100 Years..., (continued)


By the time the 1980's rolled around, it began to look like no one in the Soviet Union would remain apolitical for long.

The successive deaths of Leonid Brezhnev, Yuri Andropov and Konstantin Chernenko opened the way for a new type of leadership in the USSR. US President Ronald Reagan was escalating Cold War rhetoric, and the future looked uncertain. But no one knew how uncertain it really was until Mikhail Gorbachev came to power in 1985 and started shaking things up.
"Gorbachev spoke without notes; he just talked. That was the amazing thing," says Nina's son Boris Shalyopa, who was 15 years old when Gorbachev came to power and is now a student at a psychology institute. "He was young and dynamic, not like Brezhnev, who could barely speak. We had a sense that he would fight against the things that we didn't like about the Soviet Union, and everybody began to be interested in politics."

The twin policies of perestroika (restructuring) and glasnost (openness) became part of the world lexicon, and suddenly things were changing very quickly in the creaking behemoth of the USSR. For young people like Boris, it was an exhilarating period. "When Gorbachev initiated perestroika, I thought, 'It's about time!'"

But initial enthusiasm turned to disillusionment in the late 80's, years which saw tremendous shortages of goods all over Russia. When Gorbachev declared limits on alcohol production, sugar disappeared from store shelves, snatched up by people as a vital ingredient in "samogon" -- hooch. There were also chronic shortages of butter, flour, tea and other essentials.

"In the end," says Boris, "Gorbachev himself became a barrier to the reforms he started. He was afraid to do more. He lost control of the situation."

By the early 1990's Gorbachev had lost control not only in a metaphorical sense, but altogether. In 1991, the now-infamous aborted coup by hard-liners failed, but Gorbachev nevertheless resigned his presidency, and the USSR was dissolved.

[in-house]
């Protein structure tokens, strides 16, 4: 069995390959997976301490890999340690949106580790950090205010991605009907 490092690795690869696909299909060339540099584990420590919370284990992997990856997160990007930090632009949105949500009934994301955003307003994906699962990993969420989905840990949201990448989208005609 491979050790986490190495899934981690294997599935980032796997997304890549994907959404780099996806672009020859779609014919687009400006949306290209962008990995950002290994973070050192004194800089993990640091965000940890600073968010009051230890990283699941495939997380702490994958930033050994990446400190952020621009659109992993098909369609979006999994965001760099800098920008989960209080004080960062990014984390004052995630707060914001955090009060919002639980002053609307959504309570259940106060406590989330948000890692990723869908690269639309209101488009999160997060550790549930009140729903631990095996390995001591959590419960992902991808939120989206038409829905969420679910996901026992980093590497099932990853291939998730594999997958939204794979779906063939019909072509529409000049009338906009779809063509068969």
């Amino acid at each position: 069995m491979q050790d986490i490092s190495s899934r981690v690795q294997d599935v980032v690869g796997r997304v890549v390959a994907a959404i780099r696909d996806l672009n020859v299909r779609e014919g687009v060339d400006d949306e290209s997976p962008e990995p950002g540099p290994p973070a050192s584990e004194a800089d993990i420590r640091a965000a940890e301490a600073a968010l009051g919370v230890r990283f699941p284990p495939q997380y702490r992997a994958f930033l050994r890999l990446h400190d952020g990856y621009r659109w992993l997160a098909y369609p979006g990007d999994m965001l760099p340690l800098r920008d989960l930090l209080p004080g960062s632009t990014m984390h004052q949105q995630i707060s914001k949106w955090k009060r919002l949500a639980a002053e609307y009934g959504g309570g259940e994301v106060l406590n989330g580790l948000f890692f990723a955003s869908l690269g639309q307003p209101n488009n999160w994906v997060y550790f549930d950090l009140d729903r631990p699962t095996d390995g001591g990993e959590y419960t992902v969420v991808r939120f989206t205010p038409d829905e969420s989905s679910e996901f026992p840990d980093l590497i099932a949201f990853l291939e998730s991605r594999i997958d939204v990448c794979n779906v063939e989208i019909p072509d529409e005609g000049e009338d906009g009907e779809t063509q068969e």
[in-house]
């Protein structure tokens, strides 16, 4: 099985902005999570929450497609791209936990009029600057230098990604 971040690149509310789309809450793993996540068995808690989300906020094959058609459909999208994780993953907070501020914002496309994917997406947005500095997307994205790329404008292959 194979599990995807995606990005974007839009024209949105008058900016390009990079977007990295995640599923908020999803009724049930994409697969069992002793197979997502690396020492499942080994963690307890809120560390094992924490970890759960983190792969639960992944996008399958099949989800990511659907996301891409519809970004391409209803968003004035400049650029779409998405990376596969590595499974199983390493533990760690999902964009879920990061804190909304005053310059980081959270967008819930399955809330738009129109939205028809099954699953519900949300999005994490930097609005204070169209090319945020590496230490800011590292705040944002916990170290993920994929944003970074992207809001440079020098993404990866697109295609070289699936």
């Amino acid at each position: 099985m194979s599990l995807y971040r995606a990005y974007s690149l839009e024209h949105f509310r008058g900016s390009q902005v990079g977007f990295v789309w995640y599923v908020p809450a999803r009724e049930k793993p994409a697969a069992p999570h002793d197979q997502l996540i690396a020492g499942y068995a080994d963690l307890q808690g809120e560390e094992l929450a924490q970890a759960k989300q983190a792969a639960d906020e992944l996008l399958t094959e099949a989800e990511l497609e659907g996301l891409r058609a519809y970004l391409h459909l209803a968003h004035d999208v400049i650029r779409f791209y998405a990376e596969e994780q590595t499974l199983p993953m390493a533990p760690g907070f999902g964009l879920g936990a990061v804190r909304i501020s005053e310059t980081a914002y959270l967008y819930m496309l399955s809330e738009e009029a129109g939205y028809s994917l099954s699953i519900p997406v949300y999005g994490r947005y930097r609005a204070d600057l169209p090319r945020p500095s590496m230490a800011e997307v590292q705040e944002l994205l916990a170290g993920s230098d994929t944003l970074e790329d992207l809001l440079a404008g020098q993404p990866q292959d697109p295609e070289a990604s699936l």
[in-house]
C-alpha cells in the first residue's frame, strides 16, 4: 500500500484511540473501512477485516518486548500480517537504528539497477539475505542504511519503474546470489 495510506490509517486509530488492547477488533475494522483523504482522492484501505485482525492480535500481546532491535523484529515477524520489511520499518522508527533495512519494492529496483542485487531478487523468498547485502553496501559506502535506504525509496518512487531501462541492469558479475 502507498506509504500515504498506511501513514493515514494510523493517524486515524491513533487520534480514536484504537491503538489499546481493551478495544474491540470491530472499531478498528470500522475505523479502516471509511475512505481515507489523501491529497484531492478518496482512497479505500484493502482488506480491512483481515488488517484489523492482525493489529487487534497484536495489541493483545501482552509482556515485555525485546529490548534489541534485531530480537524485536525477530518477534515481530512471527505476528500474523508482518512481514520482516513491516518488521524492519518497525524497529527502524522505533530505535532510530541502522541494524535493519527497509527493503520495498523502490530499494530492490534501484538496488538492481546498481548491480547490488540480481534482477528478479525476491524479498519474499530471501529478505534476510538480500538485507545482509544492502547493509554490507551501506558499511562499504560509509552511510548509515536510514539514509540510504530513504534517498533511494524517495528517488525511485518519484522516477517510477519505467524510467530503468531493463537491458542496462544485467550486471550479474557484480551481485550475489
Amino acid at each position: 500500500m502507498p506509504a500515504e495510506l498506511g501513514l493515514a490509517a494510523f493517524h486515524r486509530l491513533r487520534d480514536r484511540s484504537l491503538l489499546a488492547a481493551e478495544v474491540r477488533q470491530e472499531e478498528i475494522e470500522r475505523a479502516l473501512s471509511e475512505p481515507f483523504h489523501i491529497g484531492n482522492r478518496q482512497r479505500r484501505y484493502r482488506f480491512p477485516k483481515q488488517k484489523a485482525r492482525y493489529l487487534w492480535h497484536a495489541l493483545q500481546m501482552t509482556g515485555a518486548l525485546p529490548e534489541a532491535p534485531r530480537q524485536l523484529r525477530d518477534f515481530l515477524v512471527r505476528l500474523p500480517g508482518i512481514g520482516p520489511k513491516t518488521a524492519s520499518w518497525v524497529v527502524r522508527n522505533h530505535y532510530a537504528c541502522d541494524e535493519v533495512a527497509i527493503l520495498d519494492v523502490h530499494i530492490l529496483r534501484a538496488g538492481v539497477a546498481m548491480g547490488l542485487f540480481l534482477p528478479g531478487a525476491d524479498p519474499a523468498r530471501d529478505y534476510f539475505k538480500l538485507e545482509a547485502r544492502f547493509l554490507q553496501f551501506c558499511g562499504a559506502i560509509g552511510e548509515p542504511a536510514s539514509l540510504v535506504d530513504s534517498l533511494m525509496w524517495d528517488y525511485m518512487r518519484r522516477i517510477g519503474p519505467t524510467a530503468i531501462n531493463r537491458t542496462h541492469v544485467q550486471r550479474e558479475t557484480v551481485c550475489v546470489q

For Boris, the fall of the Soviet Union was no tragedy. "The USSR was an artificially created entity: Kazakhs, Azeris and other nationalities that were brought into the Soviet Union are completely unrelated to Russians. They should have their own countries." During the putsch attempt of 1993, Boris went to St. Petersburg's Mariinsky Square, where hundreds of Petersburgers were gathered to listen for news from Moscow. After initial anxiety over the situation, he decided everything would be fine after noticing "how calm everyone was on the square. Nobody was yelling, or panicking. The whole place was quiet." About the present situation of Russia, Boris says, "Things are better now than they were five years ago. The ghost of hunger has disappeared from Russia. If you work, you can earn money, and now you can buy everything here. "Yes, there are some pensioners who are suffering, but Russia is enduring growing pains now. It's all part of the historical process. Some will suffer, some will die, but the process itself is unstoppable."





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